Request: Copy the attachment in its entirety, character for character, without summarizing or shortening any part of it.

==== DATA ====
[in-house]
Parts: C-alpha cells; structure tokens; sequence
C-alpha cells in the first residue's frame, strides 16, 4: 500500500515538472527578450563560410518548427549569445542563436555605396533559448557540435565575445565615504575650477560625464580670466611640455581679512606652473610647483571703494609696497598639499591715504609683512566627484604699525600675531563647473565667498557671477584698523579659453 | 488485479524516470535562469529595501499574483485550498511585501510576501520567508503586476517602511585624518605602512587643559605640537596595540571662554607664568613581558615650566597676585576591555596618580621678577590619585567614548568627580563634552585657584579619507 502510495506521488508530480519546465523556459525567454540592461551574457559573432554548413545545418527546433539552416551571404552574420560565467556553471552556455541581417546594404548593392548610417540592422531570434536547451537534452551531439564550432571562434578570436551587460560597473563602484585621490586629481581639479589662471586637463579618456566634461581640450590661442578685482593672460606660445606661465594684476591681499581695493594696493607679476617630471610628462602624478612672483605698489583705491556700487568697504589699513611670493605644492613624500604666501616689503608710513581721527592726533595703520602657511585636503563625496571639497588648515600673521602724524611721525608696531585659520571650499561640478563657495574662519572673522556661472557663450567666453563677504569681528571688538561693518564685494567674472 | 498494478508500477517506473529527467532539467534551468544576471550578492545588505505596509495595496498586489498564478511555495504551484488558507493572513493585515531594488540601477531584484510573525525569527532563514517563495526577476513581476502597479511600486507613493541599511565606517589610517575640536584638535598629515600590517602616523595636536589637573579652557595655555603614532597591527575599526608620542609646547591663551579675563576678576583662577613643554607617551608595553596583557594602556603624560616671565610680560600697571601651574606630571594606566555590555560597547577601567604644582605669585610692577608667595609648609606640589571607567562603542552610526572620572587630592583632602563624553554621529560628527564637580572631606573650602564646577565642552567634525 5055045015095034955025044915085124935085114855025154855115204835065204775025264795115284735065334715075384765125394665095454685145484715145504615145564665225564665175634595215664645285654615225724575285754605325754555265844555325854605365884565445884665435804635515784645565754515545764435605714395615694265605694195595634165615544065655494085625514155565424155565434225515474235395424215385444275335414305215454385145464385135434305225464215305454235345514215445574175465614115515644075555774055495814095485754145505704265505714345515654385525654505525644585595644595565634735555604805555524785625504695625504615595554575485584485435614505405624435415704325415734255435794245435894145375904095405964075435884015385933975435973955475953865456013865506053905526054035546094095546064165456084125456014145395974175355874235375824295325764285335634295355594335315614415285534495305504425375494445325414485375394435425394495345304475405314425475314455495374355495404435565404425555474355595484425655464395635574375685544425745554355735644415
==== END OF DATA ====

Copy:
[in-house]
Parts: C-alpha cells; structure tokens; sequence
C-alpha cells in the first residue's frame, strides 16, 4: 500500500515538472527578450563560410518548427549569445542563436555605396533559448557540435565575445565615504575650477560625464580670466611640455581679512606652473610647483571703494609696497598639499591715504609683512566627484604699525600675531563647473565667498557671477584698523579659453 | 488485479524516470535562469529595501499574483485550498511585501510576501520567508503586476517602511585624518605602512587643559605640537596595540571662554607664568613581558615650566597676585576591555596618580621678577590619585567614548568627580563634552585657584579619507 502510495506521488508530480519546465523556459525567454540592461551574457559573432554548413545545418527546433539552416551571404552574420560565467556553471552556455541581417546594404548593392548610417540592422531570434536547451537534452551531439564550432571562434578570436551587460560597473563602484585621490586629481581639479589662471586637463579618456566634461581640450590661442578685482593672460606660445606661465594684476591681499581695493594696493607679476617630471610628462602624478612672483605698489583705491556700487568697504589699513611670493605644492613624500604666501616689503608710513581721527592726533595703520602657511585636503563625496571639497588648515600673521602724524611721525608696531585659520571650499561640478563657495574662519572673522556661472557663450567666453563677504569681528571688538561693518564685494567674472 | 498494478508500477517506473529527467532539467534551468544576471550578492545588505505596509495595496498586489498564478511555495504551484488558507493572513493585515531594488540601477531584484510573525525569527532563514517563495526577476513581476502597479511600486507613493541599511565606517589610517575640536584638535598629515600590517602616523595636536589637573579652557595655555603614532597591527575599526608620542609646547591663551579675563576678576583662577613643554607617551608595553596583557594602556603624560616671565610680560600697571601651574606630571594606566555590555560597547577601567604644582605669585610692577608667595609648609606640589571607567562603542552610526572620572587630592583632602563624553554621529560628527564637580572631606573650602564646577565642552567634525 5055045015095034955025044915085124935085114855025154855115204835065204775025264795115284735065334715075384765125394665095454685145484715145504615145564665225564665175634595215664645285654615225724575285754605325754555265844555325854605365884565445884665435804635515784645565754515545764435605714395615694265605694195595634165615544065655494085625514155565424155565434225515474235395424215385444275335414305215454385145464385135434305225464215305454235345514215445574175465614115515644075555774055495814095485754145505704265505714345515654385525654505525644585595644595565634735555604805555524785625504695625504615595554575485584485435614505405624435415704325415734255435794245435894145375904095405964075435884015385933975435973955475953865456013865506053905526054035546094095546064165456084125456014145395974175355874235375824295325764285335634295355594335315614415285534495305504425375494445325414485375394435425394495345304475405314425475314455495374355495404435565404425555474355595484425655464395635574375685544425745554355735644415